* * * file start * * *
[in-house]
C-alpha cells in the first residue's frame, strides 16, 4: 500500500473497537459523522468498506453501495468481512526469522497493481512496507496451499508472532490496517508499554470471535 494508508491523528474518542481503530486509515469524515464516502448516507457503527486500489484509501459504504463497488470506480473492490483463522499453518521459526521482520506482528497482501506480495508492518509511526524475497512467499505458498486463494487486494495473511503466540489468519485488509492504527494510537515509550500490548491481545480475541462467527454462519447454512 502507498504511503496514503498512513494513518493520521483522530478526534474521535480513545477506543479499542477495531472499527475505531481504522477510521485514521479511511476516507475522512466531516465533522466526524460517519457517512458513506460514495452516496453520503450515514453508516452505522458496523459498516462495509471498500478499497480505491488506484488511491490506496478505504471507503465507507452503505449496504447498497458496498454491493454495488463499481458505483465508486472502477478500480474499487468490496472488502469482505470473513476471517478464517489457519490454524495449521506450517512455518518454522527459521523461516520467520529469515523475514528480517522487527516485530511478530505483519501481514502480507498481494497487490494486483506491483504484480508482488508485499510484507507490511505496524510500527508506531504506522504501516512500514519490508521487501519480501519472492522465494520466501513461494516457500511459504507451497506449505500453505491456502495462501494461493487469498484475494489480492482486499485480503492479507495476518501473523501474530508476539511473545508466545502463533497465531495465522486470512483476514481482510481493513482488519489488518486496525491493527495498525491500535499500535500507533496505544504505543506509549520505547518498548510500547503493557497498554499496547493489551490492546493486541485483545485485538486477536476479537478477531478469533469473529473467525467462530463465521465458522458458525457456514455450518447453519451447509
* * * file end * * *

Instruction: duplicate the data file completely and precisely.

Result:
[in-house]
C-alpha cells in the first residue's frame, strides 16, 4: 500500500473497537459523522468498506453501495468481512526469522497493481512496507496451499508472532490496517508499554470471535 494508508491523528474518542481503530486509515469524515464516502448516507457503527486500489484509501459504504463497488470506480473492490483463522499453518521459526521482520506482528497482501506480495508492518509511526524475497512467499505458498486463494487486494495473511503466540489468519485488509492504527494510537515509550500490548491481545480475541462467527454462519447454512 502507498504511503496514503498512513494513518493520521483522530478526534474521535480513545477506543479499542477495531472499527475505531481504522477510521485514521479511511476516507475522512466531516465533522466526524460517519457517512458513506460514495452516496453520503450515514453508516452505522458496523459498516462495509471498500478499497480505491488506484488511491490506496478505504471507503465507507452503505449496504447498497458496498454491493454495488463499481458505483465508486472502477478500480474499487468490496472488502469482505470473513476471517478464517489457519490454524495449521506450517512455518518454522527459521523461516520467520529469515523475514528480517522487527516485530511478530505483519501481514502480507498481494497487490494486483506491483504484480508482488508485499510484507507490511505496524510500527508506531504506522504501516512500514519490508521487501519480501519472492522465494520466501513461494516457500511459504507451497506449505500453505491456502495462501494461493487469498484475494489480492482486499485480503492479507495476518501473523501474530508476539511473545508466545502463533497465531495465522486470512483476514481482510481493513482488519489488518486496525491493527495498525491500535499500535500507533496505544504505543506509549520505547518498548510500547503493557497498554499496547493489551490492546493486541485483545485485538486477536476479537478477531478469533469473529473467525467462530463465521465458522458458525457456514455450518447453519451447509